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Math Help - Proof by Induction (n^4 - 4n^2)

  1. #1
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    [SOLVED] Proof by Induction (n^4 - 4n^2)

    Hi.

    I need to prove that n^4 - 4n^2 is divisible by 3.

    The induction hypnosis would be k^4 - 4k^2 is indeed divisible by 3, for k >= 0.

    What I don't understand is after we expand out (k+1) -4(k+1)^2, why do we need to subtract (n^4-4n)?

    I know that n^4 - 4n = 3t for some integer t (divisible by 3).

    http://courses.cs.vt.edu/~cs4104/heath/Spring2005/resources/induction.pdf

    The answer is given somewhere in the middle.

    Hence (n+1)^4 - 4(n+1)2 is divisible by 3 if (n+1)^4 - 4(n+1)^2-(n^4 -4n^2)
    is divisible by 3.
    Thanks!
    Last edited by jwxie; September 18th 2011 at 10:02 PM. Reason: solve
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  2. #2
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    Re: Proof by Induction (n^4 - 4n^2)

    Quote Originally Posted by jwxie View Post
    Hi.

    I need to prove that n^4 - 4n^2 is divisible by 3.

    The induction hypnosis would be k^4 - 4k^2 is indeed divisible by 3, for k >= 0.

    What I don't understand is after we expand out (k+1) -4(k+1)^2, why do we need to subtract (n^4-4n)?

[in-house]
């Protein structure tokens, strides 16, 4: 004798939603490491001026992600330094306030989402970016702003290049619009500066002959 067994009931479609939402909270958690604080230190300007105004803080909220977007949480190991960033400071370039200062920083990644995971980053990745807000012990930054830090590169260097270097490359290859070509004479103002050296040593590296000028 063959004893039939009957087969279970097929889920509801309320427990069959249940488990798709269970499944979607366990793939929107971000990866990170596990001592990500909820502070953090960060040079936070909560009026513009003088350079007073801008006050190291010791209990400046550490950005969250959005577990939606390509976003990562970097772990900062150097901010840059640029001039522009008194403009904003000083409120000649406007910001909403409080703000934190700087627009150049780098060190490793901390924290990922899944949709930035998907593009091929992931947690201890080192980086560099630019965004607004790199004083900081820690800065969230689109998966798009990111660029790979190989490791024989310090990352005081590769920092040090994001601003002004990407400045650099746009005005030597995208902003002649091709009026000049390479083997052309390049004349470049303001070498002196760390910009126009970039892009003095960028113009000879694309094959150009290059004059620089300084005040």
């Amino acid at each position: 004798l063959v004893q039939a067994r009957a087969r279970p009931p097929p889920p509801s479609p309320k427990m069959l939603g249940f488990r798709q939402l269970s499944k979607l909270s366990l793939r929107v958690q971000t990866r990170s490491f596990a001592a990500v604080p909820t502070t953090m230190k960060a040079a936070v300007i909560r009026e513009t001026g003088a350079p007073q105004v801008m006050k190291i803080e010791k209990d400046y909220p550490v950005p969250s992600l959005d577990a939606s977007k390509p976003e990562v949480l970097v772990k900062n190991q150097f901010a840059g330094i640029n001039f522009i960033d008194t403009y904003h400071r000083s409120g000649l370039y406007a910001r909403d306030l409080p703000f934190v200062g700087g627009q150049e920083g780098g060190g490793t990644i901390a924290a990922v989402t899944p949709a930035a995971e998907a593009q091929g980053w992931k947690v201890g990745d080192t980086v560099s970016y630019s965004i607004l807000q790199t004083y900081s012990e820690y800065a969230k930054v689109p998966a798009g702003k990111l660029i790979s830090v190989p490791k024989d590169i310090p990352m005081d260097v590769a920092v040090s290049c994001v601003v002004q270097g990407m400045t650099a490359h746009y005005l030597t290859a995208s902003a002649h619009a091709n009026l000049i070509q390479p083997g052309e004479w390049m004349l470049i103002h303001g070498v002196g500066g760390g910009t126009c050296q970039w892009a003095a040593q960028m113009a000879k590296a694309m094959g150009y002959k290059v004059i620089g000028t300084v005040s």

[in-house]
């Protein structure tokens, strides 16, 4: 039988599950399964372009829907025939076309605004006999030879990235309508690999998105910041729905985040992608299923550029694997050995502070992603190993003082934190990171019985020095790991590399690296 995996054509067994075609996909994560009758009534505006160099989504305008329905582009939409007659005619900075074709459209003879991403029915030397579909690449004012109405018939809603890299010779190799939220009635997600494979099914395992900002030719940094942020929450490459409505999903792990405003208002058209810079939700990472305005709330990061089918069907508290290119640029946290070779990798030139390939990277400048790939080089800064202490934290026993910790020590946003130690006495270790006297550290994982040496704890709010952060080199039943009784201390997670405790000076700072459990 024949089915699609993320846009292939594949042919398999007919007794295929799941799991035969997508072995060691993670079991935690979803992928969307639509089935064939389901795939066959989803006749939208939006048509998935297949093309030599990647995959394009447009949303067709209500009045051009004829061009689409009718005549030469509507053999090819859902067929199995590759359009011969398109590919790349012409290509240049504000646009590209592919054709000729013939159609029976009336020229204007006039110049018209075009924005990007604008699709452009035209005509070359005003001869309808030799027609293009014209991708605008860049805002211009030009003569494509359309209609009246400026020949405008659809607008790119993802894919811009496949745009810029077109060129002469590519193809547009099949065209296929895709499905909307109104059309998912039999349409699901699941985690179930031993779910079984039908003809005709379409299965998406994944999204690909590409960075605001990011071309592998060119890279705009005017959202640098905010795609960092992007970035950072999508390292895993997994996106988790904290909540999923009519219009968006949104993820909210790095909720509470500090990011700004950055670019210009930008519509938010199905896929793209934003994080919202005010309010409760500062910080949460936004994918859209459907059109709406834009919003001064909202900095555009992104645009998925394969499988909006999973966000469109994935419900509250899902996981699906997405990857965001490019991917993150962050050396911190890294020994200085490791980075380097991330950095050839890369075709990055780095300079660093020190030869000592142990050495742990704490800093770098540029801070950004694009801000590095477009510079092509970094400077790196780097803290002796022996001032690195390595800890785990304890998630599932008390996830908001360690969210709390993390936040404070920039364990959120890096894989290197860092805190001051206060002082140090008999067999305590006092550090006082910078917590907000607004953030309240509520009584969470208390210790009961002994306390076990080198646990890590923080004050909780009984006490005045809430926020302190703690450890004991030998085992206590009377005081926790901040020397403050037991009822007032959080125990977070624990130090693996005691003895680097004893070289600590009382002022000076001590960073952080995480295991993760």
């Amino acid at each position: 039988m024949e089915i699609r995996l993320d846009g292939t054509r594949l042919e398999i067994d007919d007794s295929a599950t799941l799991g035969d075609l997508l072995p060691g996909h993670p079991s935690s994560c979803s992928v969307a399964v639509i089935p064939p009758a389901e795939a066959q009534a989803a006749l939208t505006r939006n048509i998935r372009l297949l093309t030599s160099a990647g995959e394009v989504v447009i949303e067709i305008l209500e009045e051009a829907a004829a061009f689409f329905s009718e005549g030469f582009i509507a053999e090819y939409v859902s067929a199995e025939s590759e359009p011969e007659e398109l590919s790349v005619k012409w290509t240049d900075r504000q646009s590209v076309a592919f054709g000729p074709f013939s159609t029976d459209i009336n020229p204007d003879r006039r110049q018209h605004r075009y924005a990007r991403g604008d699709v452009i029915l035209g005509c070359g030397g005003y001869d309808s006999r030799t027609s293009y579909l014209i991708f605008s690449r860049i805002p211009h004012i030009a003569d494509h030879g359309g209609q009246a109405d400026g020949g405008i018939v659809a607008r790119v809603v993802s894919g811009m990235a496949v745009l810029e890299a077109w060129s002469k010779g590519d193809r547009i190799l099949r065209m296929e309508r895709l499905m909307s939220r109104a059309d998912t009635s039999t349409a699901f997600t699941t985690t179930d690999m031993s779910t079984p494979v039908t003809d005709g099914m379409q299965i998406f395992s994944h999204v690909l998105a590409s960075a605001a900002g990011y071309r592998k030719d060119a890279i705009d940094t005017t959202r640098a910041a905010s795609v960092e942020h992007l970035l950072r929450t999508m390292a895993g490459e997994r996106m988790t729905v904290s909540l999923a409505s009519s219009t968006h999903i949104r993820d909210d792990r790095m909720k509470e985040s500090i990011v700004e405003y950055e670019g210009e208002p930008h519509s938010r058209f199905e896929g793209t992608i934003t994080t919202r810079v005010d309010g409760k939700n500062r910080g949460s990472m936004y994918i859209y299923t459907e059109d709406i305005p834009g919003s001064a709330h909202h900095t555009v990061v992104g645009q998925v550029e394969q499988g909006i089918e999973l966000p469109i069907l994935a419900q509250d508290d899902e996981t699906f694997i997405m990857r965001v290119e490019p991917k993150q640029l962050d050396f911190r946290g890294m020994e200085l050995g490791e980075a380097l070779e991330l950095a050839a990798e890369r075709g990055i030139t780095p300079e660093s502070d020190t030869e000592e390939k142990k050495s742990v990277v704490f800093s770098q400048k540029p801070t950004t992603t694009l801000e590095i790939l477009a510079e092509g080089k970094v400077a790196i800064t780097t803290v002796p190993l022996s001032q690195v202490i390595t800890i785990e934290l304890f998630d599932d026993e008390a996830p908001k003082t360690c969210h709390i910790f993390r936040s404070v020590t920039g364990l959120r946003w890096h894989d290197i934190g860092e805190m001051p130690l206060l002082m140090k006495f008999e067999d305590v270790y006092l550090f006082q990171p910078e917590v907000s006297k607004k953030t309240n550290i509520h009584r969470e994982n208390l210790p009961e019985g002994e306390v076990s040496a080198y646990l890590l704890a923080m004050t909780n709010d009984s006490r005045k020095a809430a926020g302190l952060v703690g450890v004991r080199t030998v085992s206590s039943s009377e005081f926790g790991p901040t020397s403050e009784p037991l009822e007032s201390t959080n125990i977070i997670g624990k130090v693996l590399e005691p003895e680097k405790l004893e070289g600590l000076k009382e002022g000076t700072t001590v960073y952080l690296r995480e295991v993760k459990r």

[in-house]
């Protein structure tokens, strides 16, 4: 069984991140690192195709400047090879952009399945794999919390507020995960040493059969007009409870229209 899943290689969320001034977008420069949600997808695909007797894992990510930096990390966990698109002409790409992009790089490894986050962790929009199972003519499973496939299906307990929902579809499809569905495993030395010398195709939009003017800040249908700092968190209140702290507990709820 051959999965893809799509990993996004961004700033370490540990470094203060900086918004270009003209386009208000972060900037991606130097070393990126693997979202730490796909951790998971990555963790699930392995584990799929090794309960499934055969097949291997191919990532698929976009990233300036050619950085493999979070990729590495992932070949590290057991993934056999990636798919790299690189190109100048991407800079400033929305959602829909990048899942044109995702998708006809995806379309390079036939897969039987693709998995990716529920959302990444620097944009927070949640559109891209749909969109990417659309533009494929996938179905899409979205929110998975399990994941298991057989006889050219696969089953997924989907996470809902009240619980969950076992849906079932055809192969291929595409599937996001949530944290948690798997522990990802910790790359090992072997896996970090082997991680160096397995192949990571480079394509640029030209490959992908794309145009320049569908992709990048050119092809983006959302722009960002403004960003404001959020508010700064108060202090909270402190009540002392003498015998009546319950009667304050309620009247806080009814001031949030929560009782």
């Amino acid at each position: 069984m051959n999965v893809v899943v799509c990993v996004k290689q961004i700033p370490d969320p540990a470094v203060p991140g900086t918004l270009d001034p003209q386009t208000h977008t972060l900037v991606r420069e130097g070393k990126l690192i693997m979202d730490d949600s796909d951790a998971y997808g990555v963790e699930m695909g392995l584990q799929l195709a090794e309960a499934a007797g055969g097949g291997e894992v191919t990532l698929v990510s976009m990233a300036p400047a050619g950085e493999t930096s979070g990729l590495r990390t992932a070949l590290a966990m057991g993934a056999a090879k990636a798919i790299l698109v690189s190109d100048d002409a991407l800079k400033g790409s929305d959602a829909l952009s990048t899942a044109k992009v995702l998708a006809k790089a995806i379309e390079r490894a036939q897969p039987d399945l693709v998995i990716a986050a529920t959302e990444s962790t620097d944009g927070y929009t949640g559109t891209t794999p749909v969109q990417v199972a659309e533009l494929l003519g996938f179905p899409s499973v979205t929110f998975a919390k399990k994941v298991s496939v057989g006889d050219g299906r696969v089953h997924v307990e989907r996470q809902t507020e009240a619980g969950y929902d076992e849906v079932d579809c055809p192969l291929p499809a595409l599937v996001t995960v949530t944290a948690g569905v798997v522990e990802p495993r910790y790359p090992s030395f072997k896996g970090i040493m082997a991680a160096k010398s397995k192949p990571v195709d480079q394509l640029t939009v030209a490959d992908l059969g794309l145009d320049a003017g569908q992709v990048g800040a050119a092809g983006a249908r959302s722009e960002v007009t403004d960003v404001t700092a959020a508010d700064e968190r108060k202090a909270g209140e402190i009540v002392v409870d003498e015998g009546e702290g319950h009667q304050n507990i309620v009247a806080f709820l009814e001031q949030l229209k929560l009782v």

Here is the trick:
    (n+1)^4-4(n+1)^2=n^4-4n^2+6n^2+4n(n^2-1)-3

    Each of \color{blue}~(n^4-4n^2),~\&~(6n^2-3) is divisible by 3.

    Look at 4n(n^2-1)=4\color{blue}n(n-1)(n+1)

    But n(n-1)(n+1) is the product of three consecutive integers.
    Therefore it must be divisible by 3.
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  3. #3
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    Re: Proof by Induction (n^4 - 4n^2)

    Hi Plato,
    At first I thought you were showing me what they did in the solution. Then I started questioning myself "what trick?" and when I worked on the example I actually worked through the example, and found out that we did the same thing.
    Yes. Indeed. A nice trick Although I still don't get the reason why they would subtract anything in the first place.

    Thanks!
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